Col. Bruce simply chuckled as he entered what was once the lobby of Capricorn Sound Studios one recent Friday afternoon. The twinkle in his eyes immediately gave away the flashbacks that entered his headspace at that moment.
He immediately blurted out, "I remember being here for a session when Gregg (Allman) decided to ride his Harley around in here."
His eyes then catch the sight of Newton Collier, and they greet each other like old war buddies, immediately running through a list of amazing (and mostly true) stories accrued during the past half a century in the music business. As the next few hours unfolded, we listened to Col. Bruce share stories of the Atlanta Pop Festival in Byron (he claims that it was hotter than 100 degrees), how incredible the Royal Peacock Club in Atlanta was and, most importantly, how crazy (and awesome) Macon was in the late '60s and '70s.
For those who don't know, Col. Bruce is known as the cosmic Southern gentlemen, the crazy uncle of Southern music who loves music almost as much as he loves talking about it.
Having the opportunity to hang out in the Capricorn Sound Studio last week, a studio that he visited and recorded in more than 40 years ago, reaffirms the need to restore the studio building that was originally purchased back in the 1960s by Otis Redding and Phil Walden.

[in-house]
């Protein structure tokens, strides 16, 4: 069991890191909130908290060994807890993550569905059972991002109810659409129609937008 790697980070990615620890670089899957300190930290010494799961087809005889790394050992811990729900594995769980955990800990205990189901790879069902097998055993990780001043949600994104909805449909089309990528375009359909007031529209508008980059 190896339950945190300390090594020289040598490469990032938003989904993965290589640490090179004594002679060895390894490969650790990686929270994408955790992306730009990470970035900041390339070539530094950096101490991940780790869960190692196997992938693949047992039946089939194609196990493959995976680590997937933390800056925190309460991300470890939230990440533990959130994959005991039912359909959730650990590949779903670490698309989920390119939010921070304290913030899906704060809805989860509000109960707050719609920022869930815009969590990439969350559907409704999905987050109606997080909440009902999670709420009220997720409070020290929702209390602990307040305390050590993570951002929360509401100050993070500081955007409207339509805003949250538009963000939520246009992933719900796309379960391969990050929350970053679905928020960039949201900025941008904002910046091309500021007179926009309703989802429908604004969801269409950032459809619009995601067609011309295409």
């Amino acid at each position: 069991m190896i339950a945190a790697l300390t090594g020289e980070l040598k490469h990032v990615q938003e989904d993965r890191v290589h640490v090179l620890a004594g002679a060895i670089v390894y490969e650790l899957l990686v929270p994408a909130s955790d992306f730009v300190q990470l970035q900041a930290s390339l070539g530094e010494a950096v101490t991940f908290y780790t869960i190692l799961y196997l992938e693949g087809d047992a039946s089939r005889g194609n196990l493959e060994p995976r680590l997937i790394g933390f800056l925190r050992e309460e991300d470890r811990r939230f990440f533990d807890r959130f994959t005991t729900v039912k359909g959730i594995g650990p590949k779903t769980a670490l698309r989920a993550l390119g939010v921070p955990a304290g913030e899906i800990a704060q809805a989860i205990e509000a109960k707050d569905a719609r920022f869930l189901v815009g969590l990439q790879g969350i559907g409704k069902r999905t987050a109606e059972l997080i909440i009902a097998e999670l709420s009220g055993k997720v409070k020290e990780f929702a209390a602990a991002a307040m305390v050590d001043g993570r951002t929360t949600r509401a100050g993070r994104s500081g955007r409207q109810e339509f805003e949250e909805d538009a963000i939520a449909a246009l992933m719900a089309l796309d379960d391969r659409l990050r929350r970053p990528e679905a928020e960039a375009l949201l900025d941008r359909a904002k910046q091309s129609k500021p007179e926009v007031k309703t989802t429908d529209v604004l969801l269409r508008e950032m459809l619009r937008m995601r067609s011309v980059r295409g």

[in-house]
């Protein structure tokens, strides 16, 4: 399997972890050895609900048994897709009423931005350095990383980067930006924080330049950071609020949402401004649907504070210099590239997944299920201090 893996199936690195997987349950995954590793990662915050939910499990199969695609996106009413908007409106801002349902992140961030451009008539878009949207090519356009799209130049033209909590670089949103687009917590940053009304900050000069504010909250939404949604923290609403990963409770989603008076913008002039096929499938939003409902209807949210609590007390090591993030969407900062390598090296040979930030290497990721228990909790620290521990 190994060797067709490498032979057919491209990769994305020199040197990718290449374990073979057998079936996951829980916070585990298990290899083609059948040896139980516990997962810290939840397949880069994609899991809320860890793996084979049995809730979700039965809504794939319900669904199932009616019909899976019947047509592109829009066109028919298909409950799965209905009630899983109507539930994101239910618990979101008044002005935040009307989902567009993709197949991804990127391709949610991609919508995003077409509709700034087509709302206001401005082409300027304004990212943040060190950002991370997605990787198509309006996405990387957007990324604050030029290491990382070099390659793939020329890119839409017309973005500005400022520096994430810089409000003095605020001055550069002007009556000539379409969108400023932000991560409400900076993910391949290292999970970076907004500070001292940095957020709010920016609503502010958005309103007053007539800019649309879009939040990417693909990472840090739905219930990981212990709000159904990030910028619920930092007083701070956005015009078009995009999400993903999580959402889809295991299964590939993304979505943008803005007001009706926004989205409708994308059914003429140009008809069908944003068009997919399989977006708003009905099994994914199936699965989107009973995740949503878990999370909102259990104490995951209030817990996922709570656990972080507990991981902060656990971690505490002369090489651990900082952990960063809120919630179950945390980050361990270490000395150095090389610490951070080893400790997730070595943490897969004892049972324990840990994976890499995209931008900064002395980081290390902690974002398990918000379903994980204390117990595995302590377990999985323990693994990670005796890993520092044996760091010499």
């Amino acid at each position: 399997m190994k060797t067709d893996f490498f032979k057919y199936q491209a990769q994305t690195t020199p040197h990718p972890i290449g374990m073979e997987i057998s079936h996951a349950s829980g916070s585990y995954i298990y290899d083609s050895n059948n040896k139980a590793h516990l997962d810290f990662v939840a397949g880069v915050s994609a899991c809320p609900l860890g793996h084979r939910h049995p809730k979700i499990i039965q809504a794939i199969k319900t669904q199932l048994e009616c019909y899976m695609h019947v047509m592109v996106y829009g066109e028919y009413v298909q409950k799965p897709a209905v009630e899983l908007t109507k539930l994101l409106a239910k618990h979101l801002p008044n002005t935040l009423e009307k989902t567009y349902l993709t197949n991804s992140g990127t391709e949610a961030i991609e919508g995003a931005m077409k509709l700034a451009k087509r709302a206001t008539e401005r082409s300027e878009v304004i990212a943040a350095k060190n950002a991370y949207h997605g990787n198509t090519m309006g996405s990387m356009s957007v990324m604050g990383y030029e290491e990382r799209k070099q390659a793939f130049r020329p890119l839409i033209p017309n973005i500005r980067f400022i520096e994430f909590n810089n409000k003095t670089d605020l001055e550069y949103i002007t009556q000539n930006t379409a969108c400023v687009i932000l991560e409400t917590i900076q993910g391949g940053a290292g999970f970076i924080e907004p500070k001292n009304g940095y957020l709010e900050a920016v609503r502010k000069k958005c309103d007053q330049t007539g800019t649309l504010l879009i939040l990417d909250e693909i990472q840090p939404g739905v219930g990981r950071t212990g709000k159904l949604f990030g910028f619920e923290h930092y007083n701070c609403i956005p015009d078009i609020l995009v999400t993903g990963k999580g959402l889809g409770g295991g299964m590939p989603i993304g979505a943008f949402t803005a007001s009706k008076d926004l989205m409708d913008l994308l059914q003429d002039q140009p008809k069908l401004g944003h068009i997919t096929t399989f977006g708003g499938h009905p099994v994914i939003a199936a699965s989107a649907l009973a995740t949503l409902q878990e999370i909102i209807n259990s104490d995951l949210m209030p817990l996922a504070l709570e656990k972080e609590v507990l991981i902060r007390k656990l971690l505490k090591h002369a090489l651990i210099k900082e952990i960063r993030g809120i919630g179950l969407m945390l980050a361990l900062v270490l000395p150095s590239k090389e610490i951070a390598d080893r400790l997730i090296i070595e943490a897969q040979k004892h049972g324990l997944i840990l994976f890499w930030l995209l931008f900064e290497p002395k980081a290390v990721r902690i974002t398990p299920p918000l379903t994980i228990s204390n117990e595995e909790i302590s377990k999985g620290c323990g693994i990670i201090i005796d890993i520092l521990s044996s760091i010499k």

The good news is that this process has begun in earnest. It was identified nearly a decade ago by the Georgia Trust Places in Peril Top 10 list. Currently, there are big plans involving Mercer University, NewTown Macon and several developers that will restore the building and make it the centerpiece for more development in the area surrounding the studio.
No formal timeline has been announced, but it seems as though things are moving in the right direction.
Another bit of Macon music history, and more importantly the continuing legacy of one, garnered some national attention recently. The Otis Redding Foundation, started by Otis Redding's family to continue his legacy, was invited to the White House a few weeks ago.
A few members of the foundation, along with several students from the Otis Redding singer/songwriter camp were invited -- as well as about 130 middle school, high school and college students _ to take part in a program at the White House celebrating the musical legacy of Ray Charles.
The whole thing was put together by Robert "Bob" Santelli, executive director of the Grammy Museum, who was joined by Yolanda Adams, Leon Bridges, Andra Day, Demi Lovato, Jussie Smollett and First Lady Michelle Obama.
I'm sure the experience was an incredible one and I can only imagine that all of them represented Macon well and will carry this legacy forward.
Chris Nylund is a founding member of Field Note Stenographers, a collective of local musicians who write about shows in Middle Georgia. Contact him at email@example.com.